6. Patrick Stefan permalink

    Thanks for this, Larry. It does seem to me that Paul is using the ‘spirit’ concept from Jewish apocalypticism, rather than Stoic thought. But could we say that he is also being influenced by ideas in Graeco-Roman culture in general (since all Judaism seems to be Hellenized to some extent or another)? I am thinking about Dale Martin’s compelling (in my estimation) read of medical texts that show the pneuma as a kind of ‘material’ stuff that gives shape and quality to external objects. I suppose I see that going on in Paul as well as the spirit is referred to as the divine apportioned spirit that enables Christians to cry ‘abba’ (Rom. 8.16) yet there are times were the divine spirit is called ‘your spirit’ (Gal. 6.18).

    Yet, when he moves into using the soma Christou concept, it does seem like he is borrowing off of Stoicism to an extent since there are no previous Jewish examples of a group being called someone’s body. So I suppose I am more inclined to see Paul as a Jewish apocalyptic thinker who has some serious eclecticism going on.

    • Patrick: I honestly doubt that Paul thought he was “borrowing” anything from Stoics in referring to the ekklesia as “the body of Christ”. We may say that the origins of the notion of a collection of people as forming a “body” lie somewhere in Greek thought. But by the time we get to Paul we’re over 300 yrs into the cultural and linguistic meeting of “Greek” and other peoples/languages/groups in the eastern Mediterranean. Even Aramaic came to use an equivalent for “body” (gupa), likely reflecting origins of this notion in Greek thought, but showing also that the notion (and usage of the term “body”) had by then become commonplace.
      So, what are we trying to do when we say: “Hey, this or that word/notion I can show had its waaaay back there origins in X or Y”?? It may be an interesting historical note, but it’s not necessarily any key to understanding better the actual usage of the term/notion in whatever text it is that we’re trying to read. I repeat: Etymology isn’t semantics.
      If you can show that a word is otherwise bereft of meaning unless we take account of this or that “comparison” text or prior usage, OK. But it’s not clear to me that this is the case with “spirit”.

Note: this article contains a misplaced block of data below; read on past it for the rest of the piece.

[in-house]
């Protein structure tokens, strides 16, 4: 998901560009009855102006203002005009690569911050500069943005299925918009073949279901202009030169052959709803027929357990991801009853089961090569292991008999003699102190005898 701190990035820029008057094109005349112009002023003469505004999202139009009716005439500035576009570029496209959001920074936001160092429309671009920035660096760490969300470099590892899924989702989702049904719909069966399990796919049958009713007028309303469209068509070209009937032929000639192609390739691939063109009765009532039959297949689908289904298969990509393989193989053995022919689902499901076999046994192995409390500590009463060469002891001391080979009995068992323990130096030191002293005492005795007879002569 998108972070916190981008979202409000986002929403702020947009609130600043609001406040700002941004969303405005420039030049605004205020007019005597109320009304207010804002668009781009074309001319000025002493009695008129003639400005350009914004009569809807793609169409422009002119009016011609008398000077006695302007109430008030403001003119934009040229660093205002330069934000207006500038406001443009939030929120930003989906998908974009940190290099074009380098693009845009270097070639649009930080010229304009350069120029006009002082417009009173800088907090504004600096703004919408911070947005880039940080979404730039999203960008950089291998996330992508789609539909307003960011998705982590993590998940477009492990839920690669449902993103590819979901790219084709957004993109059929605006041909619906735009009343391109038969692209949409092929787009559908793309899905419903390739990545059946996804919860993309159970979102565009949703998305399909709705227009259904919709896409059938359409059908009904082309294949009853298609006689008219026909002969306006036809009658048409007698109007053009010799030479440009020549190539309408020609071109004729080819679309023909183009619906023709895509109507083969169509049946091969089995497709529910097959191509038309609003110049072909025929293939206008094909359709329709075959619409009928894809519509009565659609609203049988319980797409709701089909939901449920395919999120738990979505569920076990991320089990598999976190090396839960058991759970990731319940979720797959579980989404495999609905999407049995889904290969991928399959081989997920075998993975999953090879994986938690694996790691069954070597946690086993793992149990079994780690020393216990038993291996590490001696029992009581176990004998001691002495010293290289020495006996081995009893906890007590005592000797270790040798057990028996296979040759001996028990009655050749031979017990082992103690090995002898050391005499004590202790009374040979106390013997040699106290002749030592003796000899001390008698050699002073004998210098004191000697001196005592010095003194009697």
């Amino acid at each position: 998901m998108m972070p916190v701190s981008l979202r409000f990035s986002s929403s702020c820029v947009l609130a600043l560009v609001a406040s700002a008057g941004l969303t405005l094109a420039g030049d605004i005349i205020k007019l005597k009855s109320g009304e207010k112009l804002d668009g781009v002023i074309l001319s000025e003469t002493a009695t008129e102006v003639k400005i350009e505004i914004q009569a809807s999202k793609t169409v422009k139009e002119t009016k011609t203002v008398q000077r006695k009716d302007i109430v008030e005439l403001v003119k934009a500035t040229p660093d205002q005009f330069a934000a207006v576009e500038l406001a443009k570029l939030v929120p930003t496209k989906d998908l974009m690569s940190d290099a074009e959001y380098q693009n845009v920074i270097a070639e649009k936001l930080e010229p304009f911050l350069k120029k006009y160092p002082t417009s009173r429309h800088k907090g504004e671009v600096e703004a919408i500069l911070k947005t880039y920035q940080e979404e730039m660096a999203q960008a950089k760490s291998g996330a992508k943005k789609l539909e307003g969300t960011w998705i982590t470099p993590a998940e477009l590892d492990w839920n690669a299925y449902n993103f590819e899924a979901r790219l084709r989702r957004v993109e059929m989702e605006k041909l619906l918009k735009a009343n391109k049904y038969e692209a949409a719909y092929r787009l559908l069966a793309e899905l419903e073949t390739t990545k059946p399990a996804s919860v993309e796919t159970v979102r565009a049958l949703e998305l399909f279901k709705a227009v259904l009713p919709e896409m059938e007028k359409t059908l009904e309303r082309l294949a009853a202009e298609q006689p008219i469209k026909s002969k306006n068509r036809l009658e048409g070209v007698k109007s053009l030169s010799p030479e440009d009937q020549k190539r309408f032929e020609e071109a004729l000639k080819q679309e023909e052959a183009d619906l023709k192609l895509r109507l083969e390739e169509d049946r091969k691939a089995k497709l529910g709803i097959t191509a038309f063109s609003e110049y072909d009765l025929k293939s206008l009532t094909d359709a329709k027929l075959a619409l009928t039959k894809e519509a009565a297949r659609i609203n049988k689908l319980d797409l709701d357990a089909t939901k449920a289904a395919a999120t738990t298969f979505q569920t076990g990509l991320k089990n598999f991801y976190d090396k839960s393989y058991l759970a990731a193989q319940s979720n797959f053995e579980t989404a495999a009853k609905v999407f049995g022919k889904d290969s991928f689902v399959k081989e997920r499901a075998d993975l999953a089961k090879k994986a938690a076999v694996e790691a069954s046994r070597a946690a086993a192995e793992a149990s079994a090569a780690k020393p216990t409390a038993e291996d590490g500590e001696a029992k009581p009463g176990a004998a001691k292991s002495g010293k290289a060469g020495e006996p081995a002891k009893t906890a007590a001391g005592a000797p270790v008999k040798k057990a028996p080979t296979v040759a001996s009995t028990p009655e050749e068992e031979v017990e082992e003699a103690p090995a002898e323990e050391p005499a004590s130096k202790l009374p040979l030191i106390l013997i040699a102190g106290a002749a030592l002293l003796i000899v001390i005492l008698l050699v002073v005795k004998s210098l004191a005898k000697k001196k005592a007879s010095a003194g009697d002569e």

I’d say that Paul was a Jewish activist-thinker of his time, and so (likely largely unconsciously) heir of the preceding centuries of cultural and linguistic developments that for him were simply part of the religious and intellectual tradition in which he lived.

      • Patrick Stefan permalink

        Thanks for the reply, Prof. Hurtado. I suppose ‘borrow’ was a poor term, I wasn’t trying to say that the body concept as social group. In fact, I think Robert Jewett is compelling in his connection with the body of Christ and the guf Adam tradition in Merkabah Mysticism. But that idea didn’t include the shaping of one’s identity based on inclusion in the body — whereas Paul’s body of Christ does. The only other example of connecting a body with an individual person that I can think of is Seneca in de Clementia who associates Rome as the body of Nero.

        Granted, I don’t suppose Paul saw Seneca’s association and thought ‘that’s a good idea’ — but perhaps familiarity with this Stoic idea led to a similar appropriation in early Christian thought that had no other precedent. I suppose why it seems Paul is appropriating this Stoic idea is because he doesn’t say something like ‘the church is like a body’ or ‘the church is a body like Christ’ (both of which have precedent) — rather, it is a pretty unique claim outside of de Clementia that the church IS in fact the body of Christ.

        But, as you say, I don’t think there was any intentional or conscious appropriation of Stoic thought — perhaps just a tendency to work with ideas that were ‘in the air,’ some of which likely were Stoic.

      • But often the semantic field of a word remains tied to its origin to a very high degree. When say a source text for original usage survives, and is even cited as authority in later texts.

        In such cases, semantic continuity can remain high.

      • Not really. Semantics is properly established solely on the usage of a term and in specific sentences. If there happens to be a connection to word-origin, that could be an interesting sidelight, but it’s not semantics.

  7. Crispin Fletcher-Louis permalink

    Larry, what about Acts 17:28 where Luke says Paul quoted from the Stoic poet Aratus? Others have argued that other parts of Paul’s speech on the Aeropagus, where Paul is speaking to Epicurean and Stoic philosophers (v. 18) shows knowledge of stoic arguments. Do you consider Luke’s portrayal of Paul at that point implausible?


    • Crispin: I was simply going on the basis of Paul’s letters. I don’t recall that Engberg-Pedersen draws on the speeches ascribed to Paul in Acts for his case.
      Whatever the relationship of Acts 17 to Paul, I would say that it’s not implausible for a first-century, decently-literate person (such as Paul) to have picked up a couple of one-liners that derived from this or that poet/writer but, by Paul’s time, had become commonplace expressions. E.g., many today would refer to this or that person as “a Good Samaritan” without any awareness of where the expression comes from. The question is not whether Paul may have known this or that aphorism but the degree to which his thought is materially illuminated by reference to Stoicism.